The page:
irregular (fibrillation) or abnormally rapid (tachycardia) heartbeat. The Lifepak12 cardiac defibrillator is the newer-generation replacement for the Lifepak10. Although the Lifepak10 is easier to learn, the Lifepak12 is easier to use and more effective in emergencies, according to the 14 paramedics who completed 4 out-of-hospital simulator scenarios using each device.
The scenarios ranged from simple electrocardiogram (ECG) monitoring to shocking the heart of a patient with confirmed ventricular fibrillation, synchronized cardioversion (deliver two sequential shocks at a specific time in the cardiac cycle for patients with unstable tachycardia), and replacement of defibrillator paper for the cardiac rhythm readouts.
The experienced advanced life support paramedics rated the Lifepak10 easier to use than the Lifepak12 to perform a quick look (mean of 8.0 vs. 7.1 out of 9) and rated the Lifepak12 easier to use for synchronized conversions (mean of 6.7 vs. 5.3). They performed better on the Lifepak12 than the Lifepak10 for synchronized cardioversion (mean of 3.1 vs. 1.6) and replacing paper (mean of 3.0 vs. 2.1).
Most (85 percent) of the paramedics preferred use of the Lifepak12 on a regular basis. Nevertheless, paramedics had difficulty using the devices with gloves and were confused about the "sync" mode. For example, during the simulations, half of the paramedics inadvertently delivered an unsynchronized countershock for supraventricular tachycardia, which can cause ventricular fibrillation. This high failure rate in synchronized cardioversion indicates a need to reevaluate the user-defibrillator interface design for this function.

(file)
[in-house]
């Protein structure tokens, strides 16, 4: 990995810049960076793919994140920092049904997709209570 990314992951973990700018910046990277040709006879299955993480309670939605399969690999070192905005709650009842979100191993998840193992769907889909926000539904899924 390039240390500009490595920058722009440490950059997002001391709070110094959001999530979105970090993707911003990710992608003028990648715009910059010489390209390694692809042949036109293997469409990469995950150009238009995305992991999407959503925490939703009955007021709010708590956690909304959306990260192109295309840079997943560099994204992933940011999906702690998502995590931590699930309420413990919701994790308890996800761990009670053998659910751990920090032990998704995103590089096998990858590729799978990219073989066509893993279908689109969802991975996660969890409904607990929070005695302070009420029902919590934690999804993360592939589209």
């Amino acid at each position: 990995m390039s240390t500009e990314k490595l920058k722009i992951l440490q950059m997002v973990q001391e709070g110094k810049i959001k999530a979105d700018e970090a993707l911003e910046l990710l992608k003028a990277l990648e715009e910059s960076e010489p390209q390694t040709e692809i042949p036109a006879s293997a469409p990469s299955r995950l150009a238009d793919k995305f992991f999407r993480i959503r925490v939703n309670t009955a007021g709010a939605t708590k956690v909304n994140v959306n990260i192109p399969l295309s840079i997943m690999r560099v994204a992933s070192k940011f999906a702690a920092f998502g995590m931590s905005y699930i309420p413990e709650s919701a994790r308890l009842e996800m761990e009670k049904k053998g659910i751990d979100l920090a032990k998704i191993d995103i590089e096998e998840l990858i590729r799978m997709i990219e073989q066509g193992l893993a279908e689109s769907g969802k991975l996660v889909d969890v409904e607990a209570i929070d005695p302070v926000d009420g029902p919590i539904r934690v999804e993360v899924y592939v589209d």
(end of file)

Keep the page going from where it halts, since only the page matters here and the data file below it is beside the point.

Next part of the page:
Fairbanks, R.J., Hildebrand, J.M., Kolstee, K.E., and others (2007, October). "Medical and nursing staff highly value clinical pharmacists in the emergency department." Emergency Medicine Journal 24, pp. 716-718.
Few emergency pharmacist (EPh) programs exist, despite their potential to improve medication safety and quality of care in the ED. ED doctors and nurses highly value the presence of an EPh in the ED, often seek their advice, and feel that they improve ED care quality, according to this study. The researchers surveyed a random sample of medical and nursing staff at the ED of a large medical center with a dedicated EPh program.
Nearly all respondents (99 percent) thought that the EPh improved quality of care, 96 percent considered them an integral part of the team, and 93 percent had consulted the EPh at least a few times during their last five shifts.
The ED doctors and nurses also believed that the EPh should be available for consults, to attend resuscitations, and to check medication orders. Finally, these emergency professionals preferred that high-risk and rarely used medications be checked by an EPh when possible. Clinicians who cared for children believed that a mandatory review of certain pediatric medication orders would improve medication safety. Nearly all ED physicians and nurses considered the EPh to be helpful with medical and trauma resuscitations, review of medications, and as a patient educator.
These findings reinforce the value of the EPh program, and demonstrate that staff acceptance is clearly not a barrier to program implementation.